Over the holidays, I’ve been to the theater for these two films. Our family went to Sherlock Holmes as this year’s Christmas movie, and the theater was packed. We saw it a Loew’s Waterfront, and the theater was large and comfortable, which was the best part of the experience. Everyone involved in the creation of this film should be embarrassed. What Guy Ritchie produced was nothing more than Holmes as a super-hero, and Watson joins him. Holmes’s analytical skills become almost secondary to his fighting skills, which are all simply choreographed and special effects. The CGI in this film is especially annoying. We always realize that we’re simply looking at computer images rather than actual settings. Especially in the climactic shot of Holmes and the female lead sitting on the partially constructed bridge. We realize that they’re only sitting in front of a blue screen, or green screen, whatever. I had hopes for the film when Holmes visited the villain in prison and the villain tells him that the two of them together will be creating the future. But that never happens. There’s no complexity in these characters at all. It’s simply good versus evil and good wins. Big surprise. Maybe, since the entire production was all surface, the villain’s meaning was that Holmes and he together were producing this garbage that is now going to dominate American commercial movie screens. In other words, it’s working in a self-reflexive way. That’s really the great evil here to me, and millions of people are buying it. But, if that’s the case, and it may be, this film simply represents everyone involved thumbing their noses at all the viewers.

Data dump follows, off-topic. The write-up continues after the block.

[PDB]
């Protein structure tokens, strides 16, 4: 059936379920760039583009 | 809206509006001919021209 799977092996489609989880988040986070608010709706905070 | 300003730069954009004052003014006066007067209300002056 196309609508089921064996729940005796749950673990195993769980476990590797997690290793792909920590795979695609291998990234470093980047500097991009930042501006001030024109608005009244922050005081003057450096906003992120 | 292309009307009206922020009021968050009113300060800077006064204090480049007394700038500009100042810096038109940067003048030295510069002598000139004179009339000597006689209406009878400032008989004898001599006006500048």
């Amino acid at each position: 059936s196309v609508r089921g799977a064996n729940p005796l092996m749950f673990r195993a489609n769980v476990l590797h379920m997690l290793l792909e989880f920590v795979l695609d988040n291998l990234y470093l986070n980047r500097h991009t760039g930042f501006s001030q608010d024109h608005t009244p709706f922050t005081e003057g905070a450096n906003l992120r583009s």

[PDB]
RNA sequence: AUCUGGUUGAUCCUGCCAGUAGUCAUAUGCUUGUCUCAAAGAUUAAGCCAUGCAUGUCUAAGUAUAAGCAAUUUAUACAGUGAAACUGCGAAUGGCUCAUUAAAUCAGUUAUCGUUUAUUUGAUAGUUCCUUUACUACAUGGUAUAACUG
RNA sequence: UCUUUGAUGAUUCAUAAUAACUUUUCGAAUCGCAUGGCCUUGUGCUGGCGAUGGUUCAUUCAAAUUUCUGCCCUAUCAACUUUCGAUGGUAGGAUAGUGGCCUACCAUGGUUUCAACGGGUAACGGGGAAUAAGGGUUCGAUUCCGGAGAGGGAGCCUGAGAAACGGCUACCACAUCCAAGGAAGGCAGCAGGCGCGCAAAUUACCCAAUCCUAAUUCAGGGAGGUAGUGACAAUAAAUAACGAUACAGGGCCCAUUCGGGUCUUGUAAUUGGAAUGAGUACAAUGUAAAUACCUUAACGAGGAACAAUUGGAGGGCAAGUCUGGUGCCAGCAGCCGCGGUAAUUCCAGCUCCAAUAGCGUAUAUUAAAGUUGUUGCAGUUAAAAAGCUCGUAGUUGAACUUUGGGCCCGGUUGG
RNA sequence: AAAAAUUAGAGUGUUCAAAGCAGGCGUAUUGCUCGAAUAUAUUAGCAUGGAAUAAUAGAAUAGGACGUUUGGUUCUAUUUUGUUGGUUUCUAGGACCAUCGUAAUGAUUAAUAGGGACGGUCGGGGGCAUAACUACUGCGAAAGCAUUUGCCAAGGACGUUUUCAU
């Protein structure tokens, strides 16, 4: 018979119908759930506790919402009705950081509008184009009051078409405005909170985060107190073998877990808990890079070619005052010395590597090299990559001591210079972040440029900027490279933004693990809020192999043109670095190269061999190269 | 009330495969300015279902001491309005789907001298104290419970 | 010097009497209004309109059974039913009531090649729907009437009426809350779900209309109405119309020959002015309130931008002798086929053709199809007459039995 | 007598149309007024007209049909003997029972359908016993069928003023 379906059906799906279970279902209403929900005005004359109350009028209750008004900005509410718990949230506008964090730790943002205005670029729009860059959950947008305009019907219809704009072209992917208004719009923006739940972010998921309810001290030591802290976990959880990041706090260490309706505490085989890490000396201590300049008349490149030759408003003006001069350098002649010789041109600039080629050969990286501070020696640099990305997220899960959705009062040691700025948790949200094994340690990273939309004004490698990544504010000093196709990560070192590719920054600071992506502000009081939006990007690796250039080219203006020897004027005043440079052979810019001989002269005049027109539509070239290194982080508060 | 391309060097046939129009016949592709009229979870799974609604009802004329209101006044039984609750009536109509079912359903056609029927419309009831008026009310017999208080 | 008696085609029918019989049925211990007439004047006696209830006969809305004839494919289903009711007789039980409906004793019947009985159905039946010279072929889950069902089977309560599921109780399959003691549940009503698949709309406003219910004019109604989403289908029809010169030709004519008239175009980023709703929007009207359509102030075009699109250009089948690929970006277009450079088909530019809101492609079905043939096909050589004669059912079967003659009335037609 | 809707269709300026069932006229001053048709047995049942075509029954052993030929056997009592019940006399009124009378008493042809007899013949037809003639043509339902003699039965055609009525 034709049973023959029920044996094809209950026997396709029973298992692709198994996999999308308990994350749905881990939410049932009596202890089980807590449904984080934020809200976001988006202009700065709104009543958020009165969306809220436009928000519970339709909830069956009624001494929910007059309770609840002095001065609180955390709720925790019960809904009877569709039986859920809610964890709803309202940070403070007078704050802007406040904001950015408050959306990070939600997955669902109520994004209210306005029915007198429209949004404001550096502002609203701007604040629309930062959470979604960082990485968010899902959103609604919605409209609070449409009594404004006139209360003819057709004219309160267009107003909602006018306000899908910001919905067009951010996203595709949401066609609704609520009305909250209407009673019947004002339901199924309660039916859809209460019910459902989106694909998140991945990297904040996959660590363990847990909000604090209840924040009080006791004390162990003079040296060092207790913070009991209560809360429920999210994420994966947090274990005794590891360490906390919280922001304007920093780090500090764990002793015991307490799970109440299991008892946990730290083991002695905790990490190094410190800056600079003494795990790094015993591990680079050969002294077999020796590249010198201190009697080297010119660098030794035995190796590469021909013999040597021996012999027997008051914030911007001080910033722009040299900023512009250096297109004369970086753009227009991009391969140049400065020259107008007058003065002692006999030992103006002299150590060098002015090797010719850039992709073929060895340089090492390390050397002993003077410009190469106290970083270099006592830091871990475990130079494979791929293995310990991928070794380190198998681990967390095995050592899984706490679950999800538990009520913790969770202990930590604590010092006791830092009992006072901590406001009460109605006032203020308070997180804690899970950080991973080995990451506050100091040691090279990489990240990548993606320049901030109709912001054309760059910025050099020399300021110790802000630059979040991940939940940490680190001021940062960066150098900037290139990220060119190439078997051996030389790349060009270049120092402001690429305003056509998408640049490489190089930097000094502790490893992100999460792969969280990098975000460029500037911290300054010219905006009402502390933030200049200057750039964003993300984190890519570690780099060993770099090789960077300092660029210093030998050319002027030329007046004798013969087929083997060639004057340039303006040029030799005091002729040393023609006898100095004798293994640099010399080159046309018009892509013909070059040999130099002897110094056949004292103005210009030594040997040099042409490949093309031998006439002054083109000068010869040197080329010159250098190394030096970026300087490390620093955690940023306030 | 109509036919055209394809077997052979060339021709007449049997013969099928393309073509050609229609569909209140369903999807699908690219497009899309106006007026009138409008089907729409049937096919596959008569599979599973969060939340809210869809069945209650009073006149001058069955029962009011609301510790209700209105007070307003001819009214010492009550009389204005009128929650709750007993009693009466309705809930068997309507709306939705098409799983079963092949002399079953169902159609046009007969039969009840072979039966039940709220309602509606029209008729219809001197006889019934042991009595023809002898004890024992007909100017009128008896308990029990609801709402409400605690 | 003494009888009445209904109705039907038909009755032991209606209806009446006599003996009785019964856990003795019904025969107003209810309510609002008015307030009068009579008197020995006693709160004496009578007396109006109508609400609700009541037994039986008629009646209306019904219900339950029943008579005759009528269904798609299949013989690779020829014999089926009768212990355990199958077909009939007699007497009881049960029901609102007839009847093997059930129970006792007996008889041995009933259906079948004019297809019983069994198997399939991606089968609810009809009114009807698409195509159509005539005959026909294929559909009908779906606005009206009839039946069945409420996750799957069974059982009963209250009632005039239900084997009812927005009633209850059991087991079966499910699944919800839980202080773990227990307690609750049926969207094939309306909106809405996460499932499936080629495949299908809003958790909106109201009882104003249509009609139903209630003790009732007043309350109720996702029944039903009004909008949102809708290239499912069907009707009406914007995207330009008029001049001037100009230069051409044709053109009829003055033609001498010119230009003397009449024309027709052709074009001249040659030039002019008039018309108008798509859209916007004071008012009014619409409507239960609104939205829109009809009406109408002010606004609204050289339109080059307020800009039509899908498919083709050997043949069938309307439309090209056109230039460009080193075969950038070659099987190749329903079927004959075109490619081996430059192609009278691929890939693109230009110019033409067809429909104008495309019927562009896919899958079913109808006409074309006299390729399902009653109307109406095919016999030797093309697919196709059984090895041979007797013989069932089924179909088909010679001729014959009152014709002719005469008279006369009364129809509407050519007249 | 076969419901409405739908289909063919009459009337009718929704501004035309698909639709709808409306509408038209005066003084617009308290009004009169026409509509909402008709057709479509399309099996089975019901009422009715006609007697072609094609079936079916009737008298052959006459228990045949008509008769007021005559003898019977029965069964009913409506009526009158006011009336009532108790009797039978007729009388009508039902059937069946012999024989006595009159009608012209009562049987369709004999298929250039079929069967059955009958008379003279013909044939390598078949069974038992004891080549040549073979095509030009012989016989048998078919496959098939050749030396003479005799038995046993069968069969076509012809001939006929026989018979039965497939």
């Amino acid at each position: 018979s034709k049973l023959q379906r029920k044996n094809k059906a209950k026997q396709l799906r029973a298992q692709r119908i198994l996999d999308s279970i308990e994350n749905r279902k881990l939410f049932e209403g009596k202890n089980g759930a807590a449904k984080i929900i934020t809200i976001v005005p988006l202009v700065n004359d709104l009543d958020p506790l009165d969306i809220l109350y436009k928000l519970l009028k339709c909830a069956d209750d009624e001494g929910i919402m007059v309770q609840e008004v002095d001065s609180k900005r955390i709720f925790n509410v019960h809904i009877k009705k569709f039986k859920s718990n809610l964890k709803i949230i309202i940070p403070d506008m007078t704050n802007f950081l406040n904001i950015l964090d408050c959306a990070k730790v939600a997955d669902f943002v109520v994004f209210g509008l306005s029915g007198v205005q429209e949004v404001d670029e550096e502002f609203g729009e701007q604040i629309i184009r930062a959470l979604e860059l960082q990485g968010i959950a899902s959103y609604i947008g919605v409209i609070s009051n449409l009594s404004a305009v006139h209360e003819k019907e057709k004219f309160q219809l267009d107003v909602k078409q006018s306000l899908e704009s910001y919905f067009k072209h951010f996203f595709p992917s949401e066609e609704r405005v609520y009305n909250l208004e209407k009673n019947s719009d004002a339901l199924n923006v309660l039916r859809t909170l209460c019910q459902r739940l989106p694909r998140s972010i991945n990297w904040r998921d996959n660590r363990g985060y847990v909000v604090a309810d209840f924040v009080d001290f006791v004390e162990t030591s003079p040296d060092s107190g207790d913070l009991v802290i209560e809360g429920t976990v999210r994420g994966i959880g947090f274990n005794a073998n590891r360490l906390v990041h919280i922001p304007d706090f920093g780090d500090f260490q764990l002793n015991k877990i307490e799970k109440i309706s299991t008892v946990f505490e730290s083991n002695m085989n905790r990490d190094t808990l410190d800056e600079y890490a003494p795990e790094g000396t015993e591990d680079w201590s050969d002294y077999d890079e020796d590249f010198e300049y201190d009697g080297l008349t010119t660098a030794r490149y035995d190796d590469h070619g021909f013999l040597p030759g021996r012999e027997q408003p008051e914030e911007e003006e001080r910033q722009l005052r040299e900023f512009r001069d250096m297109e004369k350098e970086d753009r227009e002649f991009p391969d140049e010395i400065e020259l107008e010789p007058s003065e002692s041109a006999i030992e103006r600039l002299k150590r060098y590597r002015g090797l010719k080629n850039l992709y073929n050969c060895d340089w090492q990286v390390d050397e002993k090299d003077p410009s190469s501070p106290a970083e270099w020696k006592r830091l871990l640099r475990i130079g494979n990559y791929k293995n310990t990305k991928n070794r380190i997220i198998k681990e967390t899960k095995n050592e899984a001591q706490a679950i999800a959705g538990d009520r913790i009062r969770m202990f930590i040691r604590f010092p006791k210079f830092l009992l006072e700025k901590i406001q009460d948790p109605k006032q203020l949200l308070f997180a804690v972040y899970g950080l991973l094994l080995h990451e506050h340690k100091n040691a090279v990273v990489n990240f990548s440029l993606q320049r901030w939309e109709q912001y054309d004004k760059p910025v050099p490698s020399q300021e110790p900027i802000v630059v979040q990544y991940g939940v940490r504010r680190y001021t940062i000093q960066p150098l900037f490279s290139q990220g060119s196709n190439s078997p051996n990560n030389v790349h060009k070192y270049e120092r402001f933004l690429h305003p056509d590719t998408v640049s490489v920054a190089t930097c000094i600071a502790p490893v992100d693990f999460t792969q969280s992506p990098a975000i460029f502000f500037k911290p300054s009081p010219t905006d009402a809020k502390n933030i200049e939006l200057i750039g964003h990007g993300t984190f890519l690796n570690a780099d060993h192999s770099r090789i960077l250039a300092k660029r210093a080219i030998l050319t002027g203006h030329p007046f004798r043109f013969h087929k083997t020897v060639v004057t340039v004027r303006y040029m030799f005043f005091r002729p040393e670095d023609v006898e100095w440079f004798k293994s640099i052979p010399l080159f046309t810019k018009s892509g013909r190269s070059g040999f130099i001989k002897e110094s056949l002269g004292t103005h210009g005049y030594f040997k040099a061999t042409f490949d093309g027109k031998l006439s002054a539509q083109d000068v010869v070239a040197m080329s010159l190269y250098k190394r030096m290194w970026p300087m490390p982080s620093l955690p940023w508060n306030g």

On the other hand, Mary Ann and I got to see Broken Embraces during our post-Christmas trip to Philly. We went to a nice theater, the staff was friendly, and the price was only $6 each. We didn’t realize that the city supports half-price night every Wednesday at all theaters and free parking (which I learned about after feeding $4 to the meter). The theater was only about half as big as the one where we saw Holmes and only about half full. Still, it was a good size crowd for a very cold night. For the film, these were characters we loved even though all of them are significantly flawed. They struggle with their weaknesses and don’t always overcome them. But the beauty is in their struggles, and Penelope Cruz is great, as are the rest of the performers. I realize I’m getting far too much into cliche here, but I waited too long to write about this. One key difference is in the self-relfective element. This film is about a director who’s gone blind, and the action in the film takes him back to a project he had directed fourteen years earlier. So there are many references to filmmaking and great international films. The emphasis is on the value of film as all the characters learn from it. They might react in destructive ways. But those reactions aren’t the filmmaker’s responsibility. The blind director has turned to writing scripts for his living and he envisions a screenplay about Arthur Miller, who had a Downs syndrome son whom he ignored for most of his life. Then, while taking questions from an audience one night, Miller’s son came up to him on stage, hugged him, and said he forgave him. The choice of forgiveness rather than revenge thus also becomes a major theme. It may not be Almodovar’s greatest film, but it was a great movie experience.
Here’s a movie about international politics, political morality, and individual responsibility. What did you think of how the movie presents its case, how our nation should respond, and how we should respond as individuals?
American Violet give us the opportunity to view an exciting new film. Say what you thought about the movie.